# Is it possible that viscous flow has a higher lift to drag ratio than inviscid flow?

I have a code for airflow around an airfoil. When I compare viscous and non-viscous flow at the same Mach number for a cruise, viscous flow has a higher lift to drag ratio than non-viscous flow. Is it this possible?.condition is transonic. here is contour of pressure for non-viscous. for viscous like this but The difference is that l/d for viscous has 5 unit more.

## mach=$0.78$, aoa=$2.5$

• How are you computing drag? – tpg2114 Mar 26 '16 at 19:05
• It use AUSM method for inviscid flow . – meisam nemati Mar 27 '16 at 0:16
• That doesn't answer my question... AUSM is used to compute the flow field. How are you computing the drag from the resulting flow? – tpg2114 Mar 27 '16 at 0:17
• Without knowing what factors are included in calculating the drag, I can only guess (and this is why I won't post it as an answer). But lift decreased, this is expected. Drag went down also -- most likely, adding viscosity smoothed out the small shock that would form so it is no longer there. Viscous drag increased, but wave drag (the only kind you can get in inviscid flow) decreased by a lot because viscosity killed the only wave that shows up. Or there's a bug somewhere. Or you're computing drag incorrectly. – tpg2114 Mar 27 '16 at 2:00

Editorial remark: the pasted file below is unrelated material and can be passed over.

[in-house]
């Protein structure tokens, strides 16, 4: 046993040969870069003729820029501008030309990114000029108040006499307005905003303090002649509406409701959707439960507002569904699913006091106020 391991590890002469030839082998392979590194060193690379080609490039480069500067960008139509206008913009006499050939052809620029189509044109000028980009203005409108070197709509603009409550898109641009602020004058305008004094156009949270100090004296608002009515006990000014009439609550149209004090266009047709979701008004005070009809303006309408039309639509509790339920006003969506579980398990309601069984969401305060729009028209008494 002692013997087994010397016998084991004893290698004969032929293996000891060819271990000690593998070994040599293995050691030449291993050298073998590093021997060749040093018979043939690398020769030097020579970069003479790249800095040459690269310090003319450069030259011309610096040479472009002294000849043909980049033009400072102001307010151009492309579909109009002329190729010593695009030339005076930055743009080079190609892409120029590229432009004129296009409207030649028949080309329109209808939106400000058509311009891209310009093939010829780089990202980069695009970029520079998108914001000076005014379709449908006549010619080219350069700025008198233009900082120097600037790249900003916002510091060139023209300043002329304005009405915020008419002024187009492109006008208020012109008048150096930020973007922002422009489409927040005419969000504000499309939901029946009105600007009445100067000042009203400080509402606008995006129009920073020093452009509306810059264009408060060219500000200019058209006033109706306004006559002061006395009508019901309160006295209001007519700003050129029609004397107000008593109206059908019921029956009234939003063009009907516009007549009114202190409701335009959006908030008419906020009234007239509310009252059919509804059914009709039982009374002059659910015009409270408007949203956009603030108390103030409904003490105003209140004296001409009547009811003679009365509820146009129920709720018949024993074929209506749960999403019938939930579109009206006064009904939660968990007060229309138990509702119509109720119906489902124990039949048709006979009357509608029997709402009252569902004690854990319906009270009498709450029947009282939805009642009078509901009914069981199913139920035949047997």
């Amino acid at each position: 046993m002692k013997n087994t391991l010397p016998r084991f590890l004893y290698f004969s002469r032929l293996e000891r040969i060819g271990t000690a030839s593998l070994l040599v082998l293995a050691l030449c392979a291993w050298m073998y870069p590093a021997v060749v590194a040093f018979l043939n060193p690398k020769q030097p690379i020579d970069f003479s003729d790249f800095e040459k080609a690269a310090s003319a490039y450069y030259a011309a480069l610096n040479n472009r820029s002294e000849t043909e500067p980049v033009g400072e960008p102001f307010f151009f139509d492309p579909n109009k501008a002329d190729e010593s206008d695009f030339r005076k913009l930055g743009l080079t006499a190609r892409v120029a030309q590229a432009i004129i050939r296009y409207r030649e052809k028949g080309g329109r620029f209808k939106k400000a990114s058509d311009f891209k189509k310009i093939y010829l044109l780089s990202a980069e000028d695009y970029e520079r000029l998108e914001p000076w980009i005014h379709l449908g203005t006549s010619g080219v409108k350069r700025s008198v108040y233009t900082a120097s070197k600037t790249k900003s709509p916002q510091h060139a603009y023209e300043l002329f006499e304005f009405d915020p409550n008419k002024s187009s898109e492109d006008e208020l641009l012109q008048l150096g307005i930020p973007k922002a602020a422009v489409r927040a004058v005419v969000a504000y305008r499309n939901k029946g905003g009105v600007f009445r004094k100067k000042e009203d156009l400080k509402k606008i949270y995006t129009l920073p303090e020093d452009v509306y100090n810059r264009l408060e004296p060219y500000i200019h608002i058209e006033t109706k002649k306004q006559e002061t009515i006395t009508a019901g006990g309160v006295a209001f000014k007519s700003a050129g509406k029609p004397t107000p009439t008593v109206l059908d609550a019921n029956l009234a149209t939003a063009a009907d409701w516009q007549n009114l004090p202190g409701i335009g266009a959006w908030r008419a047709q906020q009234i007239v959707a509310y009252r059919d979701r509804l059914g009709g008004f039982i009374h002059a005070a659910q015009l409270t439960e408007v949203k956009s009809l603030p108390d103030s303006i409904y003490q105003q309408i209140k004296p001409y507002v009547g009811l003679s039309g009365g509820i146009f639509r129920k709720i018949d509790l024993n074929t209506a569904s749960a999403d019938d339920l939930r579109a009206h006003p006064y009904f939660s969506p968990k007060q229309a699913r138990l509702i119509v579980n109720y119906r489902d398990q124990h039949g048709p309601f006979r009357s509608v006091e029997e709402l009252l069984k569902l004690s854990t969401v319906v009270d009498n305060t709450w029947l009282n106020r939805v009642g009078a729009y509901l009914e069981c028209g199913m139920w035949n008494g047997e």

• Also, it's possible however you are computing drag does not include viscous effects and so the drag for the viscous case is lower than it should be. Some advice for working in CFD -- always know what equations and methods are used to produce the numbers you see; you can't physically justify anything without knowing how you are computing it and what is included or not included. – tpg2114 Mar 27 '16 at 2:15